Viewpoint: Gas costs set to skyrocket

If Illinois continues to rely on natural gas to generate much of its electricity, gas consumers may be looking at $200 to $600 more on their winter heating bills in the future.

That’s the conclusion of a study recently released by Americans for Balanced Energy Choices (ABEC).

Platt’s, a leading provider of energy-related commodity information, reported two leading suppliers of natural gas predict shortages and higher prices for their product, in large part because of the use of natural gas to make electricity.

Half of Illinois’ electricity comes from coal generation today. Coal is inexpensive, and we have a lot of it in southern Illinois. Industry pundits say technology makes burning it friendlier to the environment, although environmentalists disagree because of carbon emissions.

Jobs at coal mines and cheaper electricity, however, will be minimal if we keep using so much gas instead for this purpose.

Natural gas is used for residential heating, in industry, to make electricity (peaker plants) and for a certain amount of transportation fuel. Push up the demand in any one of those areas, and it will affect the availability and price.

What industry and state officials are sweating over now are three possibilities: not enough gas and inadequate transmission capability; higher consumer prices because of greater demand; and increased price volatility throughout gas markets.

The ABEC study said families who heat their homes with natural gas could see bills about 20 percent higher in 2010 and up to 40 percent greater in 2020 if we continue to rely heavily on gas to make electricity. Those increases would be over and above the higher prices already forecast for those periods. That translates to between $200 and $600 per household in greater annual energy costs.

“As consumers are still struggling to pay last winter’s high heating bills, the thought of an additional $200 to $600 in home heating costs has to be reason for concern,” said Steve Miller, president of ABEC. “Natural gas is an essential element of America’s energy mix, but consumers will pay the price if we put all of our eggs in one basket and risk an over-reliance on gas,” he said.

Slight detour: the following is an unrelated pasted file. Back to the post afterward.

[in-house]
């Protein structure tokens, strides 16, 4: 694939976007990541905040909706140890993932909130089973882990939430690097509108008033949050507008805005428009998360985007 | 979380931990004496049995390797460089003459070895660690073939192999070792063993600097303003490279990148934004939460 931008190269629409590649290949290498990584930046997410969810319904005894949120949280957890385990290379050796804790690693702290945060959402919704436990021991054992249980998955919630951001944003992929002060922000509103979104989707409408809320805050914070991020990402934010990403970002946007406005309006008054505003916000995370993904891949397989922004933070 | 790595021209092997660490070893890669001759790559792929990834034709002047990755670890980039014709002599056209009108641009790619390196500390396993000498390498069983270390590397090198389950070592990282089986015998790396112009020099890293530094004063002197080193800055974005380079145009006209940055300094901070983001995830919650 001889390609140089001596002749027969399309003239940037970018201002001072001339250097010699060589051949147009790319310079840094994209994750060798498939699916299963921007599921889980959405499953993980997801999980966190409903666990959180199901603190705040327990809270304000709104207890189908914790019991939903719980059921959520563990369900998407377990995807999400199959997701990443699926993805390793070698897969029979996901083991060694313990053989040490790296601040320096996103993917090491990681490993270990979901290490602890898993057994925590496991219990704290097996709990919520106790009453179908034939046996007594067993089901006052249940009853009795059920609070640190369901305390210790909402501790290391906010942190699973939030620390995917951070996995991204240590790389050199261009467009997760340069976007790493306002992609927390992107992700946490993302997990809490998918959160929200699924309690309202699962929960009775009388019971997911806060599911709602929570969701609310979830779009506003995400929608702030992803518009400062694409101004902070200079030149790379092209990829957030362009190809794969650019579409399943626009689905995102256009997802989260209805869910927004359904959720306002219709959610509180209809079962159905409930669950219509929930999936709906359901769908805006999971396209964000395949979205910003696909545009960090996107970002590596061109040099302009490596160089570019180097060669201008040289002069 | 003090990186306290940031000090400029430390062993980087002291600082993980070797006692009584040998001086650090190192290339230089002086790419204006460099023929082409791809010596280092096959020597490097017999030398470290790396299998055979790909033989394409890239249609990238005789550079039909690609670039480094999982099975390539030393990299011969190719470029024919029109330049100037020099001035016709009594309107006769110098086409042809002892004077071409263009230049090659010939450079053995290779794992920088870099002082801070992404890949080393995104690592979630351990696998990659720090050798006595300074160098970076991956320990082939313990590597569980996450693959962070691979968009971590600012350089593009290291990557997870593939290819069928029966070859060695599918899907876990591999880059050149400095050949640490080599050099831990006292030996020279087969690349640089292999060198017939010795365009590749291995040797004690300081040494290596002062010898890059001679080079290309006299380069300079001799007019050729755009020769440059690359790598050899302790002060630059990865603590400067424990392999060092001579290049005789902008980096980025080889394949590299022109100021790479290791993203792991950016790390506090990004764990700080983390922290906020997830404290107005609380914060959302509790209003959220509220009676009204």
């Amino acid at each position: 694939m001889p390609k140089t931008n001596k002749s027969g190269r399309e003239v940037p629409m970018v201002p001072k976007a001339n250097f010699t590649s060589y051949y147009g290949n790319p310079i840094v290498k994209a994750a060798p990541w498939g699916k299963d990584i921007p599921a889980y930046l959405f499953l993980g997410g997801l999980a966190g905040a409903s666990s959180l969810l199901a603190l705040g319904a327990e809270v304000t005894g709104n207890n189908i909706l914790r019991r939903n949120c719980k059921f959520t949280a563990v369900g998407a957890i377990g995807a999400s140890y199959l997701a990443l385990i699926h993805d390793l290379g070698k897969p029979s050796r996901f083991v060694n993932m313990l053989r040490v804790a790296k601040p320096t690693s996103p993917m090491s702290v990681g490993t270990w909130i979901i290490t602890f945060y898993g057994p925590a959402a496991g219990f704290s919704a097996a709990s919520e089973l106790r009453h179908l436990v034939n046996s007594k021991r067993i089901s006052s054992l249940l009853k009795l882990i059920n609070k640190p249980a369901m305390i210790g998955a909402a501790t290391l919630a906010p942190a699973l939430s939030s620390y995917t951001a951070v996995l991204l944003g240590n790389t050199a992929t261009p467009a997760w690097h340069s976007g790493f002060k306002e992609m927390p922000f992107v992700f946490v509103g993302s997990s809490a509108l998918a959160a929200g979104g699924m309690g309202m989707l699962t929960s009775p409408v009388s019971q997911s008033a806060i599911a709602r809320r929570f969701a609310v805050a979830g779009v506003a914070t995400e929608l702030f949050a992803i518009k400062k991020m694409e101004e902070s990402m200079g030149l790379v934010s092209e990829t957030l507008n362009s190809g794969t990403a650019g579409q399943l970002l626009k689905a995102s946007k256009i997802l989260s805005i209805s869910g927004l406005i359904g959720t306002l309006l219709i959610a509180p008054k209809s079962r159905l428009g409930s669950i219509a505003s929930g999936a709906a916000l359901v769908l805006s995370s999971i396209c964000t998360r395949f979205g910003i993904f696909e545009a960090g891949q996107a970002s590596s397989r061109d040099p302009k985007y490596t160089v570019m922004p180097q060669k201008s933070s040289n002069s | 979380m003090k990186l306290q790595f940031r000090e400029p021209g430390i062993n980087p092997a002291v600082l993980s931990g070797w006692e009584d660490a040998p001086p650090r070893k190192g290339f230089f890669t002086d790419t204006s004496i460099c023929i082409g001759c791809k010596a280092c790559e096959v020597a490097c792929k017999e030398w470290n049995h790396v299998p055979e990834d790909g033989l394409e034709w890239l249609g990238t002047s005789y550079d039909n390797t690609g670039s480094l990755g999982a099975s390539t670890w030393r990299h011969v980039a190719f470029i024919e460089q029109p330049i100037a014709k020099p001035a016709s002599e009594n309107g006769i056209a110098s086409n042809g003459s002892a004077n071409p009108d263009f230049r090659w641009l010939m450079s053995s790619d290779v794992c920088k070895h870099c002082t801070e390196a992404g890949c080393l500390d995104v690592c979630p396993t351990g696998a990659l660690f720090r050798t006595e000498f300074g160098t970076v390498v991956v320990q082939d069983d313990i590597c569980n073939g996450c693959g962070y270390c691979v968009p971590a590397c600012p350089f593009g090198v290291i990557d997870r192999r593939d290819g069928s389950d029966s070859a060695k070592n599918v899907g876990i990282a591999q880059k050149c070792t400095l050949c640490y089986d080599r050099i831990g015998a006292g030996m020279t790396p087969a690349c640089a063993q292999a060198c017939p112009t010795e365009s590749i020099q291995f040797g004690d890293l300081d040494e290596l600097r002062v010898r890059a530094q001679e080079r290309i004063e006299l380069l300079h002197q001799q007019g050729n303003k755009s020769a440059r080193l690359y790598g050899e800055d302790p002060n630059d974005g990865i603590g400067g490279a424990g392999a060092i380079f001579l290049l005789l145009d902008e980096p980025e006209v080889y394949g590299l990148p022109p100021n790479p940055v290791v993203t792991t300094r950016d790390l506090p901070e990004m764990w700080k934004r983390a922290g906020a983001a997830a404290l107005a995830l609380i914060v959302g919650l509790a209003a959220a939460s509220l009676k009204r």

Last winter natural gas prices topped $10 per million Btus (British thermal units). That’s more than double the average price of natural gas in the first 30 months of this decade and 10 times the cost of coal in the same time frame.

What does that mean for consumers? As the need for electricity grows, demand for natural gas will rise and it will be up all year, likely forcing the consumer to pay more year ‘round.

Experts in government and the energy industry are greatly concerned whether there will be enough gas to meet demand as projected.

At a time when the U.S. is concerned about continued dependence on imported oil, relying on gas to generate electricity will lead to greater dependence on imported natural gas.

Therein lies another dilemma. Our natural gas stocks are about 39 percent short of last year’s supply (1,199 billion cubic feet). We are running out, and no replacement supply exists.

That’s not true of the rest of the world. Large reserves of natural gas remain untapped, especially in Russia.

But that is of little help to us. Why? Because shipping natural gas overseas is not a very practical proposition.

First, it must be converted from a gas to a liquid. That requires expensive processing facilities. Then it has to be shipped in special Liquid Natural Gas (LPN) tankers. We have only about four of these vessels.

Next it must be off-loaded at special ports with sophisticated facilities to change the liquid gas back to a gas. This results in losing part of the energy in the gas. Added to that is the estimate that a round trip of an LPG tanker from the Mideast to America and back again would take about six months.

“Natural gas is a great fuel, but opponents of new coal-based generation act as if it is a panacea…that’s just not so,” Miller said. “America has a 250-year supply of coal and the technology to allow us to use this resource to provide affordable and reliable power while still reducing emissions and improving air quality.

“If we make the mistake of over-relying on a particular fuel for powering new electricity-generating plants, our energy security and the pocketbooks of American consumers will be put at risk,” he said.

Consumers are advised to plan now for the coming heating season’s costs. Efficiency is the greatest plan available, such as installing new furnaces, caulking, weather-stripping and energy efficient windows.

Glass solar walls for southern exposures, solar hot water heaters, fireplace inserts and exterior wood burning furnaces are also options.

Solar arrays, which can power electric heat, are funded up to 60% of the total cost by the State of Illinois.

Attend the 2nd Annual Illinois Renewable Energy Fair, August 8 and 9, at the Ogle County Fairgrounds in Oregon, Ill., for more information on all of these options, or call 815-732-7332.

A natural gas shortage and higher prices are coming. Get ready.

Frank Schier contributed to this editorial.

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